“Wow! A book. What a neat present!”

When Hank was a boy, he read voraciously, gobbling up Alex Rider, Harry Potter and other books like peanuts at a ballgame.

Then we got him an iPhone and his appetite for books dried up seemingly overnight. I asked him about this change and he said, “I hate to read. Books are boring.”

A similar change occurred with Gabe. When the iPhone—and iPad and gaming systems—entered the picture, his youthful interest in books evaporated.

I know from talking with other parents that our experience is hardly unusual. Boys and girls read fewer books once they fall prey to the siren song of phones and social media. But the prognosis for the written word is hardly dim. In many ways it’s very bright.

Despite what he said, Hank continues to read now that he’s turned twenty and in college. He just does it on his phone or laptop, scanning his social sites and clicking on articles that speak to his interests in music and making beats. This is true with Gabe and other teens as well. They also continue to read, though they may (reasonably) loathe the boring textbooks that are stuffed down their throats in school.

Gabe read The Great Gatsby and Huckleberry Finn in his high school lit class this year, real books by real writers. It stirred up a new interest in him in writing and reading. Clearly, that’s where writers need to step in. We need to produce compelling, entertaining stories that draw young people back to books.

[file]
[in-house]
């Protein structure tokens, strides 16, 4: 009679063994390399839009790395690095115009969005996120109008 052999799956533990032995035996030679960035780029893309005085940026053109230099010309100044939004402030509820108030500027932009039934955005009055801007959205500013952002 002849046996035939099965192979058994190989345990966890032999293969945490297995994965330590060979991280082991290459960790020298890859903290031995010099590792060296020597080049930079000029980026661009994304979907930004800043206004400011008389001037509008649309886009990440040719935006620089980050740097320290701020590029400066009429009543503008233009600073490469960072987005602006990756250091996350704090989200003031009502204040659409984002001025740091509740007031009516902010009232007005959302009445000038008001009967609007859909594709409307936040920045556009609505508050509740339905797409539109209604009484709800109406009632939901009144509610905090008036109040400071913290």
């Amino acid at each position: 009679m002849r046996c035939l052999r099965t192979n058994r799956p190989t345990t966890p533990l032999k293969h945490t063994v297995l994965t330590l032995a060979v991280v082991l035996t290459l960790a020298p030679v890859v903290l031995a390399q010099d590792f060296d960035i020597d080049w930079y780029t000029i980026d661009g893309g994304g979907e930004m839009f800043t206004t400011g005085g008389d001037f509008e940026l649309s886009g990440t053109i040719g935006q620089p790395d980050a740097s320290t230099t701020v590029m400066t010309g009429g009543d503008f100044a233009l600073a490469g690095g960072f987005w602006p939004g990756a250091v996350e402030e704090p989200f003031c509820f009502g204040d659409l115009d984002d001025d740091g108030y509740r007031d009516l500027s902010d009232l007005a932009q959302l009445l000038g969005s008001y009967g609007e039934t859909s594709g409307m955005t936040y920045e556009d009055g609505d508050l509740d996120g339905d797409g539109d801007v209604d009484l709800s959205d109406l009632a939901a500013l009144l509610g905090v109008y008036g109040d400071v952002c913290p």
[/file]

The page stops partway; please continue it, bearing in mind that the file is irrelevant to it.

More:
Speaking personally, this is one of the reasons I wrote Grace Brothers Mysteries: Searching for Sweetness, a middle grade/young adult novel about two teenage brothers who solve the baffling disappearance of a teen girl kidnapped by a gang. The first in a series, the story is heavy on action, adventure, mystery—red meat for boys.

Since our sons were very young, my wife Jennifer has sought to introduce them to good cooking, good food, a variety of good tastes. Her thinking is that if you instill in children a taste for good food when they are young, when they are older they will shy away from junk food and eat healthier and more nutritious food, which often tastes better anyway.

This holds true for books and reading, too. Introduce your children to books at a young age. Read aloud to them constantly. Encourage them to read silently when they are able. Give books for birthdays and at Christmas.Turn off the electronics. Set aside nightly quiet time for reading. These are a few of the ways that you can encourage a lifelong love for reading and books in your children.